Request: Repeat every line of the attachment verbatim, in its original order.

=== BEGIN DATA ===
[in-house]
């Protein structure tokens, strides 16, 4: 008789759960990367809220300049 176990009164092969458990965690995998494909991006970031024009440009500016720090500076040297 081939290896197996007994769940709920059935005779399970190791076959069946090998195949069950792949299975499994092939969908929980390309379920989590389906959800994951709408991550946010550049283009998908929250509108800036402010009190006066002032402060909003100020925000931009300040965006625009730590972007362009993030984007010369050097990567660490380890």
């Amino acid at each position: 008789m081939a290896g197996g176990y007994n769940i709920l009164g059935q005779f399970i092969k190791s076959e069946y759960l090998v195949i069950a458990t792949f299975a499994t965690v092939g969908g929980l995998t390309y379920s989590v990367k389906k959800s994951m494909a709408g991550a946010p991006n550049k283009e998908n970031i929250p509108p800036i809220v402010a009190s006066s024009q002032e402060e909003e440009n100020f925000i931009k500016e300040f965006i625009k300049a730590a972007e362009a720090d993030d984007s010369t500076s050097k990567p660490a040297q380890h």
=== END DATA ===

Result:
[in-house]
């Protein structure tokens, strides 16, 4: 008789759960990367809220300049 176990009164092969458990965690995998494909991006970031024009440009500016720090500076040297 081939290896197996007994769940709920059935005779399970190791076959069946090998195949069950792949299975499994092939969908929980390309379920989590389906959800994951709408991550946010550049283009998908929250509108800036402010009190006066002032402060909003100020925000931009300040965006625009730590972007362009993030984007010369050097990567660490380890």
């Amino acid at each position: 008789m081939a290896g197996g176990y007994n769940i709920l009164g059935q005779f399970i092969k190791s076959e069946y759960l090998v195949i069950a458990t792949f299975a499994t965690v092939g969908g929980l995998t390309y379920s989590v990367k389906k959800s994951m494909a709408g991550a946010p991006n550049k283009e998908n970031i929250p509108p800036i809220v402010a009190s006066s024009q002032e402060e909003e440009n100020f925000i931009k500016e300040f965006i625009k300049a730590a972007e362009a720090d993030d984007s010369t500076s050097k990567p660490a040297q380890h």